What are your chances of acceptance?

Your chance of acceptance
Duke University
Duke University
Your chancing factors
Unweighted GPA: 3.7
SAT: 720 math
| 800 verbal


Low accuracy (4 of 18 factors)

The Demographics of the Ivy League

What’s Covered:


With high admissions standards and low acceptance rates, the schools making up the Ivy League are highly selective. When considering the Ivies for your college journey, it is important to know who actually goes there for you to imagine yourself as part of the community. Here, demographic information can help. Many schools describe their demographics numerically—the Ivies are no exception. Does the Ivy League community offer what you’re looking for? Look at their data to find out. 


Introduction to the Ivy League


The Ivy League is the traditional designation for the group of schools that includes the following colleges and universities:



The Ivy League schools are mostly private colleges, with the exception of Cornell, which has several degree programs that are partially publicly run and funded. These colleges are traditionally grouped together because they share a number of distinguishing factors. Chief among these is their reputation as prestigious centers of higher learning where selected students can receive a rigorous college education, access an exceptionally rich array of resources, and network with others who will be assets to them in their career.


FAQs About Diversity at the Ivies


Are the Ivy League Schools Diverse?


The US New and World Report operates a Diversity Index ranking hundreds of schools across the United States. Schools are ranked on a scale of 0-1, with 1 being the most diverse. This data was drawn from each school’s Fall 2021 undergraduate student body. Most of the Ivies rank between 0.72 and 0.70, with only Brown and Dartmouth falling in the 0.60s range. That’s a high rank! This can be compared to the highest-ranking national university, Andrews University. Andrews boasts a Diversity Index ranking of 0.77. The Ivies are close behind!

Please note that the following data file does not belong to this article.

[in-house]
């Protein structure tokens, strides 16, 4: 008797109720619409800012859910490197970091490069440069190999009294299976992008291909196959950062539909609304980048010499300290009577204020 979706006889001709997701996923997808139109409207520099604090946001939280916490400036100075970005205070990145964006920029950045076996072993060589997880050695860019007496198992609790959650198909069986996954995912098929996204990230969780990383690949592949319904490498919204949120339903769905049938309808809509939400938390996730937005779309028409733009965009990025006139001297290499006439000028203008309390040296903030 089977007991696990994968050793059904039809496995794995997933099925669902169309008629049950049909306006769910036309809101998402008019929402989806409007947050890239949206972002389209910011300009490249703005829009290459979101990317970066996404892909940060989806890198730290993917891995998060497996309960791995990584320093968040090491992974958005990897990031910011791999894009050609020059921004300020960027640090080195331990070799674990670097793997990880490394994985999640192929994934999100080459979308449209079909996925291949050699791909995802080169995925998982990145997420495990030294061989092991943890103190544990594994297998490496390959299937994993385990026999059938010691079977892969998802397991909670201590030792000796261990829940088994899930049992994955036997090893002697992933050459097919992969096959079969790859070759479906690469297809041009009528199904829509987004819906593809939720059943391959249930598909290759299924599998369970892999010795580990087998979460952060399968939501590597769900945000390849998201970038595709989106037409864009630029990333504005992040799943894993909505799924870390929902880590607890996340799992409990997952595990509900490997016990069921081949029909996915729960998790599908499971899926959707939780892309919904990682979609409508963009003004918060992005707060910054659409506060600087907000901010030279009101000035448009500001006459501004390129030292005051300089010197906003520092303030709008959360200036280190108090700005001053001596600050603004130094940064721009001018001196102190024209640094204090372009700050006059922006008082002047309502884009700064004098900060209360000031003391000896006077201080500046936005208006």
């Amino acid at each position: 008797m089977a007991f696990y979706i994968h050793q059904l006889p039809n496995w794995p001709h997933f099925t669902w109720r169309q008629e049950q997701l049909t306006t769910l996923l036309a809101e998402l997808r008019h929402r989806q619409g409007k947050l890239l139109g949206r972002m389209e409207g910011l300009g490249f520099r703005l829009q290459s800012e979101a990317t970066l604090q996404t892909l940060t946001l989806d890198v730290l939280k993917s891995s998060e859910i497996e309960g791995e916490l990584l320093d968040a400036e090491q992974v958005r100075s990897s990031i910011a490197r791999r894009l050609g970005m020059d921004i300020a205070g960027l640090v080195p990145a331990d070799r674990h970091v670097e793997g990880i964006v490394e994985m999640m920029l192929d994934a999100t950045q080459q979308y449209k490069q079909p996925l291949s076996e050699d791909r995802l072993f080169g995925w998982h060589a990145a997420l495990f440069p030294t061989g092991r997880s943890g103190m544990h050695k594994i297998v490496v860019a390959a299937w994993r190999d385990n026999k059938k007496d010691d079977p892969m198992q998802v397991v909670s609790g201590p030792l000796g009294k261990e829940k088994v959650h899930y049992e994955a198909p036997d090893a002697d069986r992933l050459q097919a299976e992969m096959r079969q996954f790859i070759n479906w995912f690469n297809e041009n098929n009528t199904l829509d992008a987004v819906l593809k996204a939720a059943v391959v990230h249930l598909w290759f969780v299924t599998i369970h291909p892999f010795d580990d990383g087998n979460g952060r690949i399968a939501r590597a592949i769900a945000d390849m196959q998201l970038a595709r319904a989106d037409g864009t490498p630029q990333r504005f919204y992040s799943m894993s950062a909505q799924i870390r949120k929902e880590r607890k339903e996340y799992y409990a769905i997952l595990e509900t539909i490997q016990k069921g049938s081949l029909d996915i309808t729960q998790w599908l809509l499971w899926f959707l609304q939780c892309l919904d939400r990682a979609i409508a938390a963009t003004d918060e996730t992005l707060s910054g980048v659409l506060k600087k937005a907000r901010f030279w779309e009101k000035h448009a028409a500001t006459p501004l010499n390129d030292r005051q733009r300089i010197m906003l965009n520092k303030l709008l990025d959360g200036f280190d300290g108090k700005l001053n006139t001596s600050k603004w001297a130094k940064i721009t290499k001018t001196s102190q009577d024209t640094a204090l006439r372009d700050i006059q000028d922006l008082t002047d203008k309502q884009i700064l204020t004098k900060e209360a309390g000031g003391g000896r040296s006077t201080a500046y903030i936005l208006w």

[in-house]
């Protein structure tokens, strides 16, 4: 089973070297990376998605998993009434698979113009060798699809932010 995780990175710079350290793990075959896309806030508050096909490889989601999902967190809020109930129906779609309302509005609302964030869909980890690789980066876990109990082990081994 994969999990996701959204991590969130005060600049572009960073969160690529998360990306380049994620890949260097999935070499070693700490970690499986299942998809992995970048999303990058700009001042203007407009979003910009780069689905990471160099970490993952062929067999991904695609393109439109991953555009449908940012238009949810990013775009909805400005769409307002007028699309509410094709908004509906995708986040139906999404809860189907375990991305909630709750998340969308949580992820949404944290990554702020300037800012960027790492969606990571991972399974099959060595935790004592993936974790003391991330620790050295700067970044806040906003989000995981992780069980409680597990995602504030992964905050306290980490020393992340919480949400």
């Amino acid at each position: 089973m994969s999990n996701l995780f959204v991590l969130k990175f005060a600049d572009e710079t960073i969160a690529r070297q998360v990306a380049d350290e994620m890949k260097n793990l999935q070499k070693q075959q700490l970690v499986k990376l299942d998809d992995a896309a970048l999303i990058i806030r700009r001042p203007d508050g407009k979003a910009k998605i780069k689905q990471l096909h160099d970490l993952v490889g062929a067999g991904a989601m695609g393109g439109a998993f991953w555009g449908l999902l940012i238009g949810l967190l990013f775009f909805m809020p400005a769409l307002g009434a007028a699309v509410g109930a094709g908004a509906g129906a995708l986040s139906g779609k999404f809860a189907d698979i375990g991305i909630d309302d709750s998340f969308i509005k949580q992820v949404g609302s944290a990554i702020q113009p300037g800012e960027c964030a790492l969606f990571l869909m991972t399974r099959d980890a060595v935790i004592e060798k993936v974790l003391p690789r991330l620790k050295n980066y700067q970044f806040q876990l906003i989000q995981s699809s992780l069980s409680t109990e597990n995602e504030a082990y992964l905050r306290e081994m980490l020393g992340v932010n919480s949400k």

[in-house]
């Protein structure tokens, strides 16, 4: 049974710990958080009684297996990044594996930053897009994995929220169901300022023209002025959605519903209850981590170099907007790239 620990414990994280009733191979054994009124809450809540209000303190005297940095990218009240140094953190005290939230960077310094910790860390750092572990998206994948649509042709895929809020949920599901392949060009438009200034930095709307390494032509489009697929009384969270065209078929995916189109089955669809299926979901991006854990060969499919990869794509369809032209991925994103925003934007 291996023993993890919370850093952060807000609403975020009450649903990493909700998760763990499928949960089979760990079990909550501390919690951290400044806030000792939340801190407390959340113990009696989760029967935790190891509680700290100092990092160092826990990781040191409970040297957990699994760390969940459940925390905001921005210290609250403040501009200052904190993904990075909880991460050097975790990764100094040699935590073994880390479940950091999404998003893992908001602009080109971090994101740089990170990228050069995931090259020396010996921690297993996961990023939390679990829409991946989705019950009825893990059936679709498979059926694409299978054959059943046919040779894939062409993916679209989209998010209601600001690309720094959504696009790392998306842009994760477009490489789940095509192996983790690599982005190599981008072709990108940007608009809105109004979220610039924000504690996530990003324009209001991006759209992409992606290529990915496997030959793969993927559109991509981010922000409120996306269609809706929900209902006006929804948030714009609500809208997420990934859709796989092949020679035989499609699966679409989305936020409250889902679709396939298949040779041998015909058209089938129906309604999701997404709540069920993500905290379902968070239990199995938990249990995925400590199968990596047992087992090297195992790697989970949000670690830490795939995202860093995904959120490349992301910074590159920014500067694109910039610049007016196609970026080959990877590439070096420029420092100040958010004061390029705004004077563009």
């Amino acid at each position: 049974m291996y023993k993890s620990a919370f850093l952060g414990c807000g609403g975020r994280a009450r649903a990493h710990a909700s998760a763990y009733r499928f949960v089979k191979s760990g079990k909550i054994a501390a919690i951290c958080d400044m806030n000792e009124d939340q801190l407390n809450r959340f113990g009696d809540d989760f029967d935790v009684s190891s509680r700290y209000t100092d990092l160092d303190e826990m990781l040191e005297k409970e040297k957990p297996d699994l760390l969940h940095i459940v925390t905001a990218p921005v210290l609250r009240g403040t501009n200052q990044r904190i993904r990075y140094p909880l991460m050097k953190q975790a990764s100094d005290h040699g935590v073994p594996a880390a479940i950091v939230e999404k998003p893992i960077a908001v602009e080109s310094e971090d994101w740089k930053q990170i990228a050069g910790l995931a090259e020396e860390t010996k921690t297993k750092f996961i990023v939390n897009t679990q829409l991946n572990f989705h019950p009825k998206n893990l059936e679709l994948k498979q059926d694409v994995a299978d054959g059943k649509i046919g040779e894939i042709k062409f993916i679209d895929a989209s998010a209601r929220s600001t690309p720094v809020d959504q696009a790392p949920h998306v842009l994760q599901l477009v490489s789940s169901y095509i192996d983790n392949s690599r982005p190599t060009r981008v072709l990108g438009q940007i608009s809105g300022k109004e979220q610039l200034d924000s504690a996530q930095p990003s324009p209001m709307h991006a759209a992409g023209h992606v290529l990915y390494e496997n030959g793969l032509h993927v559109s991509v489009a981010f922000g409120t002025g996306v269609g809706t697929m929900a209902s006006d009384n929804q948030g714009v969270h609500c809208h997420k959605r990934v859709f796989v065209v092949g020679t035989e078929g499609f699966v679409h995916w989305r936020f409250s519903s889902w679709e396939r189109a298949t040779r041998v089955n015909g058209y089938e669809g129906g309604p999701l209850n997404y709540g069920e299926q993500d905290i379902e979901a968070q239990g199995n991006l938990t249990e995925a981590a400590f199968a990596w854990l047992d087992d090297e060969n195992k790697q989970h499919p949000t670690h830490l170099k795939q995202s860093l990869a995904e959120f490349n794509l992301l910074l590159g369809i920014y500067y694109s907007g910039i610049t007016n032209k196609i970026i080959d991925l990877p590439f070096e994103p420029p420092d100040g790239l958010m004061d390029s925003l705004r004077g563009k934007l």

However, this ranking focuses on racial and ethnic makeup. Other factors may influence your perspective of diversity within a school, including majors offered, clubs, and the community the school is part of. When it comes to diversity, use your school research to focus on what matters to you. 


What is the Most Diverse Ivy League School?


According to the Diversity Index, Harvard and Yale are tied for most diverse. Located in Cambridge, MA, and New Haven, CT, respectively, Harvard and Yale have the most ethnic and racial diversity across the Ivies, as well as receiving the highest number of applications. Many students set their eyes on Harvard and Yale as their dream schools, and the campus community has a wealth of diversity. 


What is the Least Diverse Ivy League School?


Dartmouth had the lowest ranking of the Ivies per the Diversity Index. Based on their data, Dartmouth has the highest white-identifying student population, and the lowest population of all other identities, save multi-racial and Native American. This follows along with Hanover, New Hampshire’s census data on racial and ethnic makeup, with 72.3% of the town’s 11,721 residents identifying as white. 


Ethnic/Racial Breakdown of the Ivy League








Multi-racial (non-Hispanic)

Native American

International Student Percentage



































































Brown University


Location: Providence, Rhode Island

Undergraduate population: 6,792

Acceptance rate: 5.1%

Gender breakdown: 53% female and 47% male


Yearly cost: The annual cost of tuition and fees for Brown is $65,046, however when additional factors like room and board are factored in, the total estimated cost is $80,886.